The Washington PostDemocracy Dies in Darkness

Opinion This doctrine has nullified accountability for police. The Supreme Court can rethink it.

The Supreme Court on March 18.
The Supreme Court on March 18. (Michael S. Williamson/The Washington Post)

The table around which the Supreme Court justices gather for conferences might groan Friday beneath the weight of cert petitions — requests for the court to accept 11 cases arising from lower court decisions involving plaintiffs seeking redress for violations of their civil rights. In 10 of the cases — in all but one, the government defendants were in law enforcement — the civil rights claims were dismissed because courts granted the defendants qualified immunity. In one case the courts denied immunity.

The Supreme Court’s consideration of this avalanche of petitions suggests that the court is reconsidering its mistake in creating qualified immunity. This doctrine has essentially nullified accountability for law enforcement and other government officers even in cases where violations of constitutional rights are indisputable. Friday’s cases include:

A police officer, eager to administer an alcohol breath test to a man on misdemeanor probation, parked his patrol car in front of the man’s house with its siren roaring for over an hour, covered the house’s security camera with tape and repeatedly circled the house, knocking on windows. A lower court held that this warrantless invasion violated the Fourth Amendment but granted the rogue officer immunity from civil liability because no “clearly established law” forbade his behavior. Meaning there were minor factual differences between this case and prior cases in the circuit.

A court granted immunity to officers who stole $225,000 in cash and rare coins while executing a search warrant because this behavior was not covered by any previous decision, involving virtually identical facts and circumstances, within that court’s circuit. Because of trivial factual distinctions from earlier cases, a court granted immunity to a deputy sheriff who, while repeatedly attempting to shoot a pet dog that posed no threat, shot a 10-year-old child lying on the ground. For similar reasons a court granted immunity to officers who used tasers — nine times, and fatally — on an unarmed man having an acute mental-health episode, although this petition has been rescheduled for later consideration.

A court granted immunity to state investigators who, without notice or a warrant, entered a doctor’s office and searched the medical records of 16 patients. Again immunity was justified by there being no “clearly established law.” A dissenting judge noted that qualified immunity amounts to “unqualified impunity, letting public officials duck consequences for bad behavior — no matter how palpably unreasonable — as long as they were the first to behave” in a distinctively egregious way.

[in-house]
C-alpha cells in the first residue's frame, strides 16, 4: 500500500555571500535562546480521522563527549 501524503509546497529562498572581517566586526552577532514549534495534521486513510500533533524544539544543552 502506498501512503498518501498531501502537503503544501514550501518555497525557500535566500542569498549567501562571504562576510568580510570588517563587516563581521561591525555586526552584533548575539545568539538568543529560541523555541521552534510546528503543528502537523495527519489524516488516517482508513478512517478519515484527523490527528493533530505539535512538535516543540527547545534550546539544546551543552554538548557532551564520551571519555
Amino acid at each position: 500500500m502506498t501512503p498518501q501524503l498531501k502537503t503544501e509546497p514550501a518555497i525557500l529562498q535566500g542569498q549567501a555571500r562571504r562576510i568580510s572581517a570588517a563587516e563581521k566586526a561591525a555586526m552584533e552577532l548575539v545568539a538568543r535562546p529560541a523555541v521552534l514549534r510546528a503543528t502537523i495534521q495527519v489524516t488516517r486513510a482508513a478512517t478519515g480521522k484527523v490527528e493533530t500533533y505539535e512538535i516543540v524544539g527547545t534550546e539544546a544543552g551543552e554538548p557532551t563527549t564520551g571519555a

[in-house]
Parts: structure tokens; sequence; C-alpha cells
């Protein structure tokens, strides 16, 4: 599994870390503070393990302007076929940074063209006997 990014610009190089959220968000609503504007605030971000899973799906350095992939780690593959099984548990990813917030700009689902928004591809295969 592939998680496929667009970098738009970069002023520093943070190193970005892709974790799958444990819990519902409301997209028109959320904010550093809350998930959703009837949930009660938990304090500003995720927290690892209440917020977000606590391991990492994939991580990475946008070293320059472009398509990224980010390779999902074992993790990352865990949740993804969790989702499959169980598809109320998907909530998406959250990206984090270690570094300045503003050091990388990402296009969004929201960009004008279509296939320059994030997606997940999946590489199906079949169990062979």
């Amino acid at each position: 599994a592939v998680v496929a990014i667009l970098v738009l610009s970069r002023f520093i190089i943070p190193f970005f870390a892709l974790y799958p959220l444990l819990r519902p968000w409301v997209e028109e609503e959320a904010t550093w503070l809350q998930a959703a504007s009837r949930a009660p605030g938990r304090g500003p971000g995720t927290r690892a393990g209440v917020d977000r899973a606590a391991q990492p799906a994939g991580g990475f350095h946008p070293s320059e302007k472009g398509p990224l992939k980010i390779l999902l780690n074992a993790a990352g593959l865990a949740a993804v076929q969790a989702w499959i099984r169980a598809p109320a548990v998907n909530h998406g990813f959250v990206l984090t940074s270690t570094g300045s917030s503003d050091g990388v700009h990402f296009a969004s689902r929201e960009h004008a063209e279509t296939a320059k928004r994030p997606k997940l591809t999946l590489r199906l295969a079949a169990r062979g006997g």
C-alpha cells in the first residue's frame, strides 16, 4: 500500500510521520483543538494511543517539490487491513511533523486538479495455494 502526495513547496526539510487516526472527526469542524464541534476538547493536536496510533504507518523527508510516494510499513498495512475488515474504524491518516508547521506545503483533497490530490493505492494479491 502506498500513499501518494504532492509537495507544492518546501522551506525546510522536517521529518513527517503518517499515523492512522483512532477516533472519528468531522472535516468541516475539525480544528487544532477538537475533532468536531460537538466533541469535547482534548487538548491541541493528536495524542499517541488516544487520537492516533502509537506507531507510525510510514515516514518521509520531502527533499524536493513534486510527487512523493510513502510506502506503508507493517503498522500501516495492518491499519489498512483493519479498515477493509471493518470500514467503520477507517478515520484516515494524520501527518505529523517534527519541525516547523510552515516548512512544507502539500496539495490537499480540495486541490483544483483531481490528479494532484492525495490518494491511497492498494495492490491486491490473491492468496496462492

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The Supreme Court’s conference table might splinter beneath the weight of public records of hundreds of comparably appalling episodes that raise questions of qualified immunity. Since 1982, this doctrine has become a major impediment to the protection of constitutional rights because of three inappropriate words.

In the 1871 Ku Klux Klan Act, Congress said that government officials who violate a citizen’s constitutional rights “shall be liable to the party injured.” In 1967, however, the court began subverting Congress’s clear intent by diluting the right to civil remedies. In 1982, the court almost nullified the right by holding that the official’s conduct must be measured against — here are the three words — “clearly established law.”

This was in no meaningful sense an “interpretation” of the 1871 statute. In effect, law is “clearly established” only regarding single instances, hence it is hardly law. Trivial factual distinctions between indisputably unconstitutional behavior in case A and such behavior in a prior case B in the same circuit can mean that the official in case A has immunity even though the violation of a plaintiff’s rights is clear.

Perversely, the more gross the unconstitutional behavior is, the harder it is to persuade courts to deny immunity, because what the perpetrator did does not precisely fit the fact pattern of any prior case. In its past 30 cases, the Supreme Court, applying its “clearly established law” doctrine, has denied immunity only twice.

Clark Neily and Jay Schweikert of the Cato Institute’s Project on Criminal Justice, joined by amicus (friend of the court) briefs representing an astonishing ideological diversity, have helped to bring qualified immunity’s consequences to the attention of the court that, in creating it, created “a culture of near-zero accountability for law enforcement.” Its victims include not just those whose civil rights have been violated, but the overwhelming majority of law-abiding law enforcement officers and other public officials who are tainted by the unpunished unconstitutional behavior of a few. On Friday, the court can serve civil rights and law enforcement by deciding to rethink the mistakes it made regarding qualified immunity.

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